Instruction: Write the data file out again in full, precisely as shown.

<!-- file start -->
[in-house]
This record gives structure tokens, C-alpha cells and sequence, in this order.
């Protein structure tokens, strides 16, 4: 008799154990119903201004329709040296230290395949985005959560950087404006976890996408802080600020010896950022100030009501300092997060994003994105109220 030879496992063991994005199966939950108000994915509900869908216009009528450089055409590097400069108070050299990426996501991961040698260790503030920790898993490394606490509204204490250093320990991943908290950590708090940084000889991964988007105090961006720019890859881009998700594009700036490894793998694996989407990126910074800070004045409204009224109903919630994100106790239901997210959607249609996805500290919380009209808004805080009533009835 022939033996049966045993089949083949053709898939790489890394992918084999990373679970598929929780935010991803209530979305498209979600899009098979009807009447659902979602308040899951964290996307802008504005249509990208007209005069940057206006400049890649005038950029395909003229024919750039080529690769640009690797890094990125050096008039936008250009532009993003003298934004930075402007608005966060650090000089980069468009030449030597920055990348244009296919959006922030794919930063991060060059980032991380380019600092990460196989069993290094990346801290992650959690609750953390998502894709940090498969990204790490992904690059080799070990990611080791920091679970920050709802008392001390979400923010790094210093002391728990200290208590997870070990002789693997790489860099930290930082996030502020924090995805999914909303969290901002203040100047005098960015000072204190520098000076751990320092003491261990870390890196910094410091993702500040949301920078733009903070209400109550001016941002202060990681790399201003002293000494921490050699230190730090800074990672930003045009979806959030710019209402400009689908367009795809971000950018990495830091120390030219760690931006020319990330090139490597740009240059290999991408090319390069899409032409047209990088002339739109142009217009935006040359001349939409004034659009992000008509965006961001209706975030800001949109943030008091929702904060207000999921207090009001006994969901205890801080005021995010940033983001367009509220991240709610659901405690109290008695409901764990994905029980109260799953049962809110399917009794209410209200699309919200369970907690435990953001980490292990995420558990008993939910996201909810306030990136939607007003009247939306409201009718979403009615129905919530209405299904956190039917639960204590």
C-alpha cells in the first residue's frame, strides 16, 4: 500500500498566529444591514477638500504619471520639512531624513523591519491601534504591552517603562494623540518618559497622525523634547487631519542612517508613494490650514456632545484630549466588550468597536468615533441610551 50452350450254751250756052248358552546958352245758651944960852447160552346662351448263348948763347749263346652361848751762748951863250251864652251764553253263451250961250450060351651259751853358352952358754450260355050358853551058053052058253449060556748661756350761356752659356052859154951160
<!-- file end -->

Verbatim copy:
[in-house]
This record gives structure tokens, C-alpha cells and sequence, in this order.
């Protein structure tokens, strides 16, 4: 008799154990119903201004329709040296230290395949985005959560950087404006976890996408802080600020010896950022100030009501300092997060994003994105109220 030879496992063991994005199966939950108000994915509900869908216009009528450089055409590097400069108070050299990426996501991961040698260790503030920790898993490394606490509204204490250093320990991943908290950590708090940084000889991964988007105090961006720019890859881009998700594009700036490894793998694996989407990126910074800070004045409204009224109903919630994100106790239901997210959607249609996805500290919380009209808004805080009533009835 022939033996049966045993089949083949053709898939790489890394992918084999990373679970598929929780935010991803209530979305498209979600899009098979009807009447659902979602308040899951964290996307802008504005249509990208007209005069940057206006400049890649005038950029395909003229024919750039080529690769640009690797890094990125050096008039936008250009532009993003003298934004930075402007608005966060650090000089980069468009030449030597920055990348244009296919959006922030794919930063991060060059980032991380380019600092990460196989069993290094990346801290992650959690609750953390998502894709940090498969990204790490992904690059080799070990990611080791920091679970920050709802008392001390979400923010790094210093002391728990200290208590997870070990002789693997790489860099930290930082996030502020924090995805999914909303969290901002203040100047005098960015000072204190520098000076751990320092003491261990870390890196910094410091993702500040949301920078733009903070209400109550001016941002202060990681790399201003002293000494921490050699230190730090800074990672930003045009979806959030710019209402400009689908367009795809971000950018990495830091120390030219760690931006020319990330090139490597740009240059290999991408090319390069899409032409047209990088002339739109142009217009935006040359001349939409004034659009992000008509965006961001209706975030800001949109943030008091929702904060207000999921207090009001006994969901205890801080005021995010940033983001367009509220991240709610659901405690109290008695409901764990994905029980109260799953049962809110399917009794209410209200699309919200369970907690435990953001980490292990995420558990008993939910996201909810306030990136939607007003009247939306409201009718979403009615129905919530209405299904956190039917639960204590």
C-alpha cells in the first residue's frame, strides 16, 4: 500500500498566529444591514477638500504619471520639512531624513523591519491601534504591552517603562494623540518618559497622525523634547487631519542612517508613494490650514456632545484630549466588550468597536468615533441610551 50452350450254751250756052248358552546958352245758651944960852447160552346662351448263348948763347749263346652361848751762748951863250251864652251764553253263451250961250450060351651259751853358352952358754450260355050358853551058053052058253449060556748661756350761356752659356052859154951160